When artists cry out for help, how do we justify our silence?

I recently watched the Oscar-nominated Amy Winehouse documentary. Having gone through college at the height of both Winehouse’s popularity and notoriety, the film was uncomfortable to watch.

Of course, in retrospect, the late-night monologues that mocked the incredible singer’s substance abuse issues and eating disorders feel incredibly tone-deaf and abusive in their own right. Shouldn’t we have known better? Well, we didn’t. But at that time, Winehouse was everyone’s favorite go-to punchline and mockery — track marks were just as important as the cat eye for any complete Amy Winehouse Halloween costume.

Even after Winehouse died in 2011, we didn’t take responsibility for how we — as a culture happily gobbling up every piece of gossipy tabloid trash tossed into our mouths — all but certainly contributed to this young woman’s demise at the age of just 27. And, in the curious case of Kanye West, we arguably are doing it again.

Look, I’m not going to defend Kanye West’s misogyny. Nor his defense of a certain high-profile alleged rapist. But West’s outbursts have become so extreme and so commonplace so as to clearly suggest there’s more to the story than just some publicity-seeking rich rapper. But instead, we happily share the latest hot take on the latest Kanye incident and shake our heads: “Can you believe this guy? Who the f*** does he think he is?!”

We’re not asking the questions we should be of one of the music industry’s most innovating rappers of all time. Questions like, “Is he OK? Is he getting the help he might need? Is he surrounded by people who will see to it he gets that help, should he need it, before it’s too late?”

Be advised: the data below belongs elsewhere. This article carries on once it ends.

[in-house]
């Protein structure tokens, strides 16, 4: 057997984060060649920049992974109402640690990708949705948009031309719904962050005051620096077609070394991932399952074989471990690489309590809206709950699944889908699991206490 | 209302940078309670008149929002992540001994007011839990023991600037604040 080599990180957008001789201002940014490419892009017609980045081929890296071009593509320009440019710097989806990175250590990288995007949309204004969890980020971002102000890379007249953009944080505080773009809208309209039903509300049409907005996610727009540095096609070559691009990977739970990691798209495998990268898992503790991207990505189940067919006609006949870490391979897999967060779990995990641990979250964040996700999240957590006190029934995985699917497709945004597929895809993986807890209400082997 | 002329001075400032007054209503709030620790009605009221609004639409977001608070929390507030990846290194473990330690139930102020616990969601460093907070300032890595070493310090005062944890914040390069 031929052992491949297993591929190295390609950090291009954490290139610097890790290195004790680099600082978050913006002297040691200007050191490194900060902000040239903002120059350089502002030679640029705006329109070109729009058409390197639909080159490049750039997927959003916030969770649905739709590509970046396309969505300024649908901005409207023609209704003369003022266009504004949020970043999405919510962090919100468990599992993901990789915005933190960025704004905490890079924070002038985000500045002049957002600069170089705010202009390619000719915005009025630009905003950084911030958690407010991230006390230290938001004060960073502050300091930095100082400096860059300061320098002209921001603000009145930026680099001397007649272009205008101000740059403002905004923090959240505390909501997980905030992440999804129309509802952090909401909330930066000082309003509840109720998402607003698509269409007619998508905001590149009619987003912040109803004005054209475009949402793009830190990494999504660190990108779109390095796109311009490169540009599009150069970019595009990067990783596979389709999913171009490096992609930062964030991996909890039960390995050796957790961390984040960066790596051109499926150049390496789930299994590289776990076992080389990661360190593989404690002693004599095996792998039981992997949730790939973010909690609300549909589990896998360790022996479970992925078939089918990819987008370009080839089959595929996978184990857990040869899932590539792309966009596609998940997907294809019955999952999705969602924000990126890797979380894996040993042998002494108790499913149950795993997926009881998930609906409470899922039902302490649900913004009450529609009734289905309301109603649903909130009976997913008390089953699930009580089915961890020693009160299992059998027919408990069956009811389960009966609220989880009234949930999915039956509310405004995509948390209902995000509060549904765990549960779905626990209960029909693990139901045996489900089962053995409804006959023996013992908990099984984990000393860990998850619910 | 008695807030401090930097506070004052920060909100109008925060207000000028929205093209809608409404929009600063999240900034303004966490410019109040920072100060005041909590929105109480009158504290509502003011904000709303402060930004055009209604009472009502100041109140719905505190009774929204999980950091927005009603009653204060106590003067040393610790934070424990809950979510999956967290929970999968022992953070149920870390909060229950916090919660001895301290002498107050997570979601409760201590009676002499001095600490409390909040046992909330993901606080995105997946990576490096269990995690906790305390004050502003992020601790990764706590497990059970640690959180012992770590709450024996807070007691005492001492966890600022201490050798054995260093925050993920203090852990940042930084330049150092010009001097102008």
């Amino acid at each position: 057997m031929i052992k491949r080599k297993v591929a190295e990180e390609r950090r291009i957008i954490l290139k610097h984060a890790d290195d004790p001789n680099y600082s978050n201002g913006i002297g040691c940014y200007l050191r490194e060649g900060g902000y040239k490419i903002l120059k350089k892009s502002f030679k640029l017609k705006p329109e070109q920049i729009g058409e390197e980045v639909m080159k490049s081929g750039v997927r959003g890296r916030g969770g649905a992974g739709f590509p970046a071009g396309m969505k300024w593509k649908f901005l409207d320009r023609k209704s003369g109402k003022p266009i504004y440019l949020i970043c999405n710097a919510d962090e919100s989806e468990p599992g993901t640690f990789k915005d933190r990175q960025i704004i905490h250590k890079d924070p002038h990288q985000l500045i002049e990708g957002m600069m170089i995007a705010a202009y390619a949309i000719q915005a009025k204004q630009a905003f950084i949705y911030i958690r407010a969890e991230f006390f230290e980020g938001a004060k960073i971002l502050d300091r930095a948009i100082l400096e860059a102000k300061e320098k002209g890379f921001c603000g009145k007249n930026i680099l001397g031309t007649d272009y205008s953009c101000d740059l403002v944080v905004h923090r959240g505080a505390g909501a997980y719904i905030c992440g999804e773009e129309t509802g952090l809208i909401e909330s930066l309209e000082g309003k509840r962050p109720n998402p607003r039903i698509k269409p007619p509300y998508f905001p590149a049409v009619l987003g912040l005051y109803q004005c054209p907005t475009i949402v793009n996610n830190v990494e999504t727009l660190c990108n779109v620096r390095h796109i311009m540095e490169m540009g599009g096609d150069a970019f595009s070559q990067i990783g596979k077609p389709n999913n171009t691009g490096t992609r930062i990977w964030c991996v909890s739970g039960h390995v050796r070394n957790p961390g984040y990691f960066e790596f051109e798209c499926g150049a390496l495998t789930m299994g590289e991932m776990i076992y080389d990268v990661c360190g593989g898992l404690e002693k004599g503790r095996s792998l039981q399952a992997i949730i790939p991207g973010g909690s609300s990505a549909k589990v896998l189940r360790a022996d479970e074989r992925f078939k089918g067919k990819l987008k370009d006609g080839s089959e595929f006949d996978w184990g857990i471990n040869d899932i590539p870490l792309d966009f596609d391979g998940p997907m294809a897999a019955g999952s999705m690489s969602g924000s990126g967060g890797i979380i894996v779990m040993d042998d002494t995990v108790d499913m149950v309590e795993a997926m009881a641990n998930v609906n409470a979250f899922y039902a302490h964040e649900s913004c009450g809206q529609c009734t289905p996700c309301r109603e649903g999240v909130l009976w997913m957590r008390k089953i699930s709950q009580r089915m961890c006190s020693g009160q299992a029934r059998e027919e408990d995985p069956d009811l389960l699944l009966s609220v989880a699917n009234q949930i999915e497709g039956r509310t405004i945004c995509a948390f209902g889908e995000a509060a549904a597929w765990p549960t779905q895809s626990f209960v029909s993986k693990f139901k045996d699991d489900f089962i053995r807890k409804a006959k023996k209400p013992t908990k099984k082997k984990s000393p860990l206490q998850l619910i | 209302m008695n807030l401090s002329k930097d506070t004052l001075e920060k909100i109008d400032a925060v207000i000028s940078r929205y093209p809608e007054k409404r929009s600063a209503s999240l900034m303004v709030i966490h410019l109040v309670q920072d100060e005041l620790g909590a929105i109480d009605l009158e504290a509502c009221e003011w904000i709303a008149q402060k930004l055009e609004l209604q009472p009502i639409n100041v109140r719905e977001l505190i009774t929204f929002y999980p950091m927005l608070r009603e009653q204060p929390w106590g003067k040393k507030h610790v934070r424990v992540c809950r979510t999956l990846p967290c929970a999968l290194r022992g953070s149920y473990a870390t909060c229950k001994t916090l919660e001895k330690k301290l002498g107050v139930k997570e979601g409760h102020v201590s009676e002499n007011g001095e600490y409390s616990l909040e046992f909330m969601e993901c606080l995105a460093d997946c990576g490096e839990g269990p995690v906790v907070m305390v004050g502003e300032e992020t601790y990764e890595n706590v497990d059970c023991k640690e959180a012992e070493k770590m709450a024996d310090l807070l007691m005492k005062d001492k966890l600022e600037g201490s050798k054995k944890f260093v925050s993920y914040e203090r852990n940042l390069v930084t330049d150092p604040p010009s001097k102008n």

As Amy made painfully clear, money doesn’t buy happiness. And it doesn’t buy health. And just because an artist seems to have every tool in their box to overcome whatever challenge they are facing, not everyone is so lucky.

And not everyone is brave or savvy enough to do what they need to do to face their demons. In a interview taped last year for ABC’s Nightline show, Australian pop music genius Sia sat down to explain why she has taken the unusual approach to not exposing her face in interviews, live performances or videos.

In the interview, she explains that, in 2010, she reached a breaking point where she was struggling with her budding status as a celebrity and touring musician, and how she turned to substance abuse to cope. Not exposing her face has made it possible for her to go about her life in a way that works for her.

I couldn’t help but think back to April of that year, when I was lucky enough to interview Sia over the phone for EDGE Media, an LGBT-focused news website, amid what appears will be her final proper concert tour.

Over the phone from the back of her tour bus, Sia described how she’s “scared of people” and becoming “a bit messy, shaky and anxious.” The response struck me as a bit strange and I delved further, but, at the same time, I can’t help but feel guilty that I didn’t feel more concerned for her wellbeing. I felt detached from it, an observer, even as she articulated her feelings of unhappiness:

“When I’m doing jazz hands for these thousands of people I don’t know but for some reason have become important to me, I don’t have any energy left over for my friends or family. I used to be entertaining in my private life, the class clown and the heart of the party. I was silly and would bring everyone costumes to have fun and play board games. But I have no energy for that anymore. I’m exhausted. And that’s not really OK with me. I’ve decided that I really want to give the people I love and am close to more of my energy while working out what’s best for me in the long term.”